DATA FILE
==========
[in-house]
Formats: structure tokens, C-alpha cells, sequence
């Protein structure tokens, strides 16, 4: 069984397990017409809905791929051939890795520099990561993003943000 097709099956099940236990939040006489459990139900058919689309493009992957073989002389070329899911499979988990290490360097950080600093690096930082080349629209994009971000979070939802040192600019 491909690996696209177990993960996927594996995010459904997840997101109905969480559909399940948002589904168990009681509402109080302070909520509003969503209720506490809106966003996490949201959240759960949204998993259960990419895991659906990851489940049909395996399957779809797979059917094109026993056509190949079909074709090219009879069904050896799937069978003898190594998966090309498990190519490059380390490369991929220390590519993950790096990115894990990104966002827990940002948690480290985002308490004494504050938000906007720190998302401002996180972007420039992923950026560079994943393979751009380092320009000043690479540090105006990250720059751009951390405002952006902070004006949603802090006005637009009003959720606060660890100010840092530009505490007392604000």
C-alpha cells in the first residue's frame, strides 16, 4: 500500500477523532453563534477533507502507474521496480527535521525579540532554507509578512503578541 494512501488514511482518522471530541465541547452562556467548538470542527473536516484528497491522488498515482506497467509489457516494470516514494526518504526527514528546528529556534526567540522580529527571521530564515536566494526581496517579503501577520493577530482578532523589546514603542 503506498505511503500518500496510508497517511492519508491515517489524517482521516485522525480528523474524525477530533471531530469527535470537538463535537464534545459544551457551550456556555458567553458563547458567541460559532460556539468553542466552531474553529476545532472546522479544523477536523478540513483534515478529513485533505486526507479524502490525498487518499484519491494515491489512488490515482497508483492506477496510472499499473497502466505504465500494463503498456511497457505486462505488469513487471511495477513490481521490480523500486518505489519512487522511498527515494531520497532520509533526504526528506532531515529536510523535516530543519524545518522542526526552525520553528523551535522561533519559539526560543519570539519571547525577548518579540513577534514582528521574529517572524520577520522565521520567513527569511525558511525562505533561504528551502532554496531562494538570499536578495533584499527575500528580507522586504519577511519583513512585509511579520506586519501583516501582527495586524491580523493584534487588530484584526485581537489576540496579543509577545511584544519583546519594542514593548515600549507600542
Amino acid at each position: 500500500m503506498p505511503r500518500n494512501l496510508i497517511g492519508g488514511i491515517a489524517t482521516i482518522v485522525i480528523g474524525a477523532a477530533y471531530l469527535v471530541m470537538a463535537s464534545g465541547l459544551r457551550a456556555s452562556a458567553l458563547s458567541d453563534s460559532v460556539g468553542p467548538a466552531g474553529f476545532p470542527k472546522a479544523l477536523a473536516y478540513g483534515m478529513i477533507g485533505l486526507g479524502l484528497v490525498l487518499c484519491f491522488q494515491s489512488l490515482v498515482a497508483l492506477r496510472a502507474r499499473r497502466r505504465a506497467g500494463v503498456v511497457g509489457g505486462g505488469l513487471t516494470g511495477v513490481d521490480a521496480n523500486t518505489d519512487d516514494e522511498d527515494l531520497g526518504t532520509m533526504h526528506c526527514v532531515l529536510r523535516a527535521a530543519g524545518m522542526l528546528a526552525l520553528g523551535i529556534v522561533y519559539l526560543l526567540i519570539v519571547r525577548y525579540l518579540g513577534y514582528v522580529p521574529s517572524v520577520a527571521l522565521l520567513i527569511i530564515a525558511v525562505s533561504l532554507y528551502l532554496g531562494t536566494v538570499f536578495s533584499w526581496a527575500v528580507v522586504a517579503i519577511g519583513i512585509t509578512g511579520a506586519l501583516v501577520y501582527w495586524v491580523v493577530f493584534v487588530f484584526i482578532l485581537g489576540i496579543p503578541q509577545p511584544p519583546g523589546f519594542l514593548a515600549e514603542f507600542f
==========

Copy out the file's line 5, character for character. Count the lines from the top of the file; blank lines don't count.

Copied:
Amino acid at each position: 500500500m503506498p505511503r500518500n494512501l496510508i497517511g492519508g488514511i491515517a489524517t482521516i482518522v485522525i480528523g474524525a477523532a477530533y471531530l469527535v471530541m470537538a463535537s464534545g465541547l459544551r457551550a456556555s452562556a458567553l458563547s458567541d453563534s460559532v460556539g468553542p467548538a466552531g474553529f476545532p470542527k472546522a479544523l477536523a473536516y478540513g483534515m478529513i477533507g485533505l486526507g479524502l484528497v490525498l487518499c484519491f491522488q494515491s489512488l490515482v498515482a497508483l492506477r496510472a502507474r499499473r497502466r505504465a506497467g500494463v503498456v511497457g509489457g505486462g505488469l513487471t516494470g511495477v513490481d521490480a521496480n523500486t518505489d519512487d516514494e522511498d527515494l531520497g526518504t532520509m533526504h526528506c526527514v532531515l529536510r523535516a527535521a530543519g524545518m522542526l528546528a526552525l520553528g523551535i529556534v522561533y519559539l526560543l526567540i519570539v519571547r525577548y525579540l518579540g513577534y514582528v522580529p521574529s517572524v520577520a527571521l522565521l520567513i527569511i530564515a525558511v525562505s533561504l532554507y528551502l532554496g531562494t536566494v538570499f536578495s533584499w526581496a527575500v528580507v522586504a517579503i519577511g519583513i512585509t509578512g511579520a506586519l501583516v501577520y501582527w495586524v491580523v493577530f493584534v487588530f484584526i482578532l485581537g489576540i496579543p503578541q509577545p511584544p519583546g523589546f519594542l514593548a515600549e514603542f507600542f